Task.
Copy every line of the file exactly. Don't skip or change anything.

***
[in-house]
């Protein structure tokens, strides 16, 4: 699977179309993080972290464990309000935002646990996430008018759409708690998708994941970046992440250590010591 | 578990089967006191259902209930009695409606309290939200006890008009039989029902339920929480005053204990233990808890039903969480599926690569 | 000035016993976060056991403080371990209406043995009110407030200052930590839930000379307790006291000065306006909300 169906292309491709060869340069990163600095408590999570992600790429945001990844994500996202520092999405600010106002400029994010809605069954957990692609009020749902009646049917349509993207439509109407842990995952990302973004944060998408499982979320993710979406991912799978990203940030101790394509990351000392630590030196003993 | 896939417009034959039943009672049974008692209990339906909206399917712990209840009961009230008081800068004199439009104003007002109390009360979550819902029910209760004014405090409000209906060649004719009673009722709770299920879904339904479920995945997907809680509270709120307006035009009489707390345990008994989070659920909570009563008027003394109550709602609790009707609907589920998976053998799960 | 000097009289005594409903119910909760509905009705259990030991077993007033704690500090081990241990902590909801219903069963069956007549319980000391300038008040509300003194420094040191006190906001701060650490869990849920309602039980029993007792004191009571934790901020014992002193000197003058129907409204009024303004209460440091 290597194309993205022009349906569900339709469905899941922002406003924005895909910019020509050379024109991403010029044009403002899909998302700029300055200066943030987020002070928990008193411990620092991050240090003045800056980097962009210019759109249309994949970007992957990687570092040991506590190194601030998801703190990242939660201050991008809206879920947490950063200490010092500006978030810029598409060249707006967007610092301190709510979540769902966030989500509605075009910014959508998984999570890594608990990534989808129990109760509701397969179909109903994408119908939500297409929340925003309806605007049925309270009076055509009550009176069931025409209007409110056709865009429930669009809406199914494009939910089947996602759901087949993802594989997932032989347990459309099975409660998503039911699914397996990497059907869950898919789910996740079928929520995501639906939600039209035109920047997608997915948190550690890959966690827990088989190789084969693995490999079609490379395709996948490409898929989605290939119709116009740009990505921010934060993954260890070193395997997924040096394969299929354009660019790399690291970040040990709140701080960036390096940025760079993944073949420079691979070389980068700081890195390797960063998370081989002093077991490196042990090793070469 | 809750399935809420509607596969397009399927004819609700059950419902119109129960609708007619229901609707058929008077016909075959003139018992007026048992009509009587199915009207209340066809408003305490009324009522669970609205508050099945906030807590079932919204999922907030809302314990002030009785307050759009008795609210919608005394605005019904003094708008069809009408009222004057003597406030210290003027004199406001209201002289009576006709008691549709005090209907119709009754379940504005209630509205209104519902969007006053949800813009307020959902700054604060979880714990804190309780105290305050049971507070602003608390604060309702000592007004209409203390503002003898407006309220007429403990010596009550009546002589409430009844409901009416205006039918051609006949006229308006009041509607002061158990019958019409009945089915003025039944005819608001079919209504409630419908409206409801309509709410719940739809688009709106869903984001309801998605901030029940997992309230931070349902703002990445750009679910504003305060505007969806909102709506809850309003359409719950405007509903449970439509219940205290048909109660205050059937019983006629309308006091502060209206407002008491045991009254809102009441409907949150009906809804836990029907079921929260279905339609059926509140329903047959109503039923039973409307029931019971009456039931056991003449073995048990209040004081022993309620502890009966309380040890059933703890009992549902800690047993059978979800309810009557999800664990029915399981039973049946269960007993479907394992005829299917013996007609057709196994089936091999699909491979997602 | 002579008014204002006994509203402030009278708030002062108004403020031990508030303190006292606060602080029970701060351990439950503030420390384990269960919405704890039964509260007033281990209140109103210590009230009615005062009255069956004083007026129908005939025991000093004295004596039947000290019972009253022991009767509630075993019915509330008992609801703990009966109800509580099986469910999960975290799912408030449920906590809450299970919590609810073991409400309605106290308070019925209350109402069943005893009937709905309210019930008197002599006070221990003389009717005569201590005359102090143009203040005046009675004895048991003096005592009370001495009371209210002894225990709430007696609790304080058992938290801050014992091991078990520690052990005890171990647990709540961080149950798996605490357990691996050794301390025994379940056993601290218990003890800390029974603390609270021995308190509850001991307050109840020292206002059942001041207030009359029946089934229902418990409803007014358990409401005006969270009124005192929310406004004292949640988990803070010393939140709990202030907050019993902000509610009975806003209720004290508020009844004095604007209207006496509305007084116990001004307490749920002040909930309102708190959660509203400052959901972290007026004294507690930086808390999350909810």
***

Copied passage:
[in-house]
């Protein structure tokens, strides 16, 4: 699977179309993080972290464990309000935002646990996430008018759409708690998708994941970046992440250590010591 | 578990089967006191259902209930009695409606309290939200006890008009039989029902339920929480005053204990233990808890039903969480599926690569 | 000035016993976060056991403080371990209406043995009110407030200052930590839930000379307790006291000065306006909300 169906292309491709060869340069990163600095408590999570992600790429945001990844994500996202520092999405600010106002400029994010809605069954957990692609009020749902009646049917349509993207439509109407842990995952990302973004944060998408499982979320993710979406991912799978990203940030101790394509990351000392630590030196003993 | 896939417009034959039943009672049974008692209990339906909206399917712990209840009961009230008081800068004199439009104003007002109390009360979550819902029910209760004014405090409000209906060649004719009673009722709770299920879904339904479920995945997907809680509270709120307006035009009489707390345990008994989070659920909570009563008027003394109550709602609790009707609907589920998976053998799960 | 000097009289005594409903119910909760509905009705259990030991077993007033704690500090081990241990902590909801219903069963069956007549319980000391300038008040509300003194420094040191006190906001701060650490869990849920309602039980029993007792004191009571934790901020014992002193000197003058129907409204009024303004209460440091 290597194309993205022009349906569900339709469905899941922002406003924005895909910019020509050379024109991403010029044009403002899909998302700029300055200066943030987020002070928990008193411990620092991050240090003045800056980097962009210019759109249309994949970007992957990687570092040991506590190194601030998801703190990242939660201050991008809206879920947490950063200490010092500006978030810029598409060249707006967007610092301190709510979540769902966030989500509605075009910014959508998984999570890594608990990534989808129990109760509701397969179909109903994408119908939500297409929340925003309806605007049925309270009076055509009550009176069931025409209007409110056709865009429930669009809406199914494009939910089947996602759901087949993802594989997932032989347990459309099975409660998503039911699914397996990497059907869950898919789910996740079928929520995501639906939600039209035109920047997608997915948190550690890959966690827990088989190789084969693995490999079609490379395709996948490409898929989605290939119709116009740009990505921010934060993954260890070193395997997924040096394969299929354009660019790399690291970040040990709140701080960036390096940025760079993944073949420079691979070389980068700081890195390797960063998370081989002093077991490196042990090793070469 | 809750399935809420509607596969397009399927004819609700059950419902119109129960609708007619229901609707058929008077016909075959003139018992007026048992009509009587199915009207209340066809408003305490009324009522669970609205508050099945906030807590079932919204999922907030809302314990002030009785307050759009008795609210919608005394605005019904003094708008069809009408009222004057003597406030210290003027004199406001209201002289009576006709008691549709005090209907119709009754379940504005209630509205209104519902969007006053949800813009307020959902700054604060979880714990804190309780105290305050049971507070602003608390604060309702000592007004209409203390503002003898407006309220007429403990010596009550009546002589409430009844409901009416205006039918051609006949006229308006009041509607002061158990019958019409009945089915003025039944005819608001079919209504409630419908409206409801309509709410719940739809688009709106869903984001309801998605901030029940997992309230931070349902703002990445750009679910504003305060505007969806909102709506809850309003359409719950405007509903449970439509219940205290048909109660205050059937019983006629309308006091502060209206407002008491045991009254809102009441409907949150009906809804836990029907079921929260279905339609059926509140329903047959109503039923039973409307029931019971009456039931056991003449073995048990209040004081022993309620502890009966309380040890059933703890009992549902800690047993059978979800309810009557999800664990029915399981039973049946269960007993479907394992005829299917013996007609057709196994089936091999699909491979997602 | 002579008014204002006994509203402030009278708030002062108004403020031990508030303190006292606060602080029970701060351990439950503030420390384990269960919405704890039964509260007033281990209140109103210590009230009615005062009255069956004083007026129908005939025991000093004295004596039947000290019972009253022991009767509630075993019915509330008992609801703990009966109800509580099986469910999960975290799912408030449920906590809450299970919590609810073991409400309605106290308070019925209350109402069943005893009937709905309210019930008197002599006070221990003389009717005569201590005359102090143009203040005046009675004895048991003096005592009370001495009371209210002894225990709430007696609790304080058992938290801050014992091991078990520690052990005890171990647990709540961080149950798996605490357990691996050794301390025994379940056993601290218990003890800390029974603390609270021995308190509850001991307050109840020292206002059942001041207030009359029946089934229902418990409803007014358990409401005006969270009124005192929310406004004292949640988990803070010393939140709990202030907050019993902000509610009975806003209720004290508020009844004095604007209207006496509305007084116990001004307490749920002040909930309102708190959660509203400052959901972290007026004294507690930086808390999350909810």